A Mandate for Cooperation

By the President’s own words, there is no greater responsibility than ensuring the people’s safety and security, which requires the “closest possible cooperation” among a wide variety of communities of interest (COIs) [1]. This cooperation requires continued expansion of the timely and effective sharing of intelligence and information about threats to the nation with those who need it. The ISE is critical to strengthen responsible information sharing across a variety of stakeholders. Established by the Intelligence Reform and Terrorism Prevention Act (IRTPA) of 2004 [2], the ISE consists of the people, projects, systems, and agencies that enable responsible information sharing across the national security enterprise. The NSISS was added to the ISE policy continuum in 2012, laying out several important goals.

 

The first NSISS goal is to drive collective action through collaboration and accountability, creating a need for rigorous assessments of capabilities and opportunities for improvement.

 

The next two NSISS goals are to improve information discovery and access through shared standards and to optimize mission effectiveness through shared services and interoperability. Reaching these goals also requires improved understandability of exchanged information and improved conformance to the shared standards.

 

Finally, the NSISS established a goal to strengthen information safeguarding through structural reform, policy, and technical solutions. Reaching this goal requires a strategically planned, agile, and coordinated framework and roadmap going forward. Information sharing capabilities must be operationalized at the speed of agreement among partners. But to avoid uncontrolled cost increases along the way, the supporting assets must be multi-use and must include lifecycle management and accommodation of legacy investments.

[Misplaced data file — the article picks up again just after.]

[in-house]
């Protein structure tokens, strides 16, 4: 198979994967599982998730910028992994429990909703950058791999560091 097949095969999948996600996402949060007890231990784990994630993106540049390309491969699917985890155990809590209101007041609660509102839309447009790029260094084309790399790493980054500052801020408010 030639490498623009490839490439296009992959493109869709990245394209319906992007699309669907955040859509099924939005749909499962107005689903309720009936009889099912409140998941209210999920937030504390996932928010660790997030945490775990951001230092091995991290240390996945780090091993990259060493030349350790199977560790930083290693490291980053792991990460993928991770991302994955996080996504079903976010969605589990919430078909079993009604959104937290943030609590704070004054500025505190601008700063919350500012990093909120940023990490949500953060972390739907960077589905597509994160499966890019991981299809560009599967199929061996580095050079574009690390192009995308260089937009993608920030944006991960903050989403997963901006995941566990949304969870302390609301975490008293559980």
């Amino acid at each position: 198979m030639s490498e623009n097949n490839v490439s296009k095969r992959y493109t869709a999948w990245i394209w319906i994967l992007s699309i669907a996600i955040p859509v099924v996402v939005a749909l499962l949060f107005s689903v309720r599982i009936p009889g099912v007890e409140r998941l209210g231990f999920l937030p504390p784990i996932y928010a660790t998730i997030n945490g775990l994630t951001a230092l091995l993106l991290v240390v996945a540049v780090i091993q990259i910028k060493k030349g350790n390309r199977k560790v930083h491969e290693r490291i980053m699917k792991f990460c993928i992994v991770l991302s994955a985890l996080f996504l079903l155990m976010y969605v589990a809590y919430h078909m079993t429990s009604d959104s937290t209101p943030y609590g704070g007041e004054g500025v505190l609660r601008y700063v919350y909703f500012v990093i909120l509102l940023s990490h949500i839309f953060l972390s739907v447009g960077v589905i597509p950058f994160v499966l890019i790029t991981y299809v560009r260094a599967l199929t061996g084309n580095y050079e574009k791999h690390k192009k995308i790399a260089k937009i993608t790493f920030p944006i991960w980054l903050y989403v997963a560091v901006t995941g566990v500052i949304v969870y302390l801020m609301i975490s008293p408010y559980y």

To achieve the goals set within the NSISS and further evolution of responsible information sharing, it is important that we leverage ongoing efforts to align underlying frameworks, standards, and architectures that support operating and information sharing capabilities with the mainstream IT industry and international standards efforts across both the public and private sectors. This has three impacts. First, it increases trust within the IT and telecommunications sectors through transparency, participation, and collaboration. Second, it reduces barriers and increases confidence among international partners, as the frameworks are accessible to them on their own terms. Finally, it provides a clear and consistent pathway for industry adoption and standards-based procurement approaches by public sector agencies to better assure consistent support for critical needs, and to support cost effective and efficient technology acquisition.

 

As a final consideration, we note that as cyber operations increase, there is an amplified need for a roadmap for building cyber capabilities. It should be a priority to coordinate the efforts of national and homeland security agencies with law enforcement and intelligence resources at all levels of government.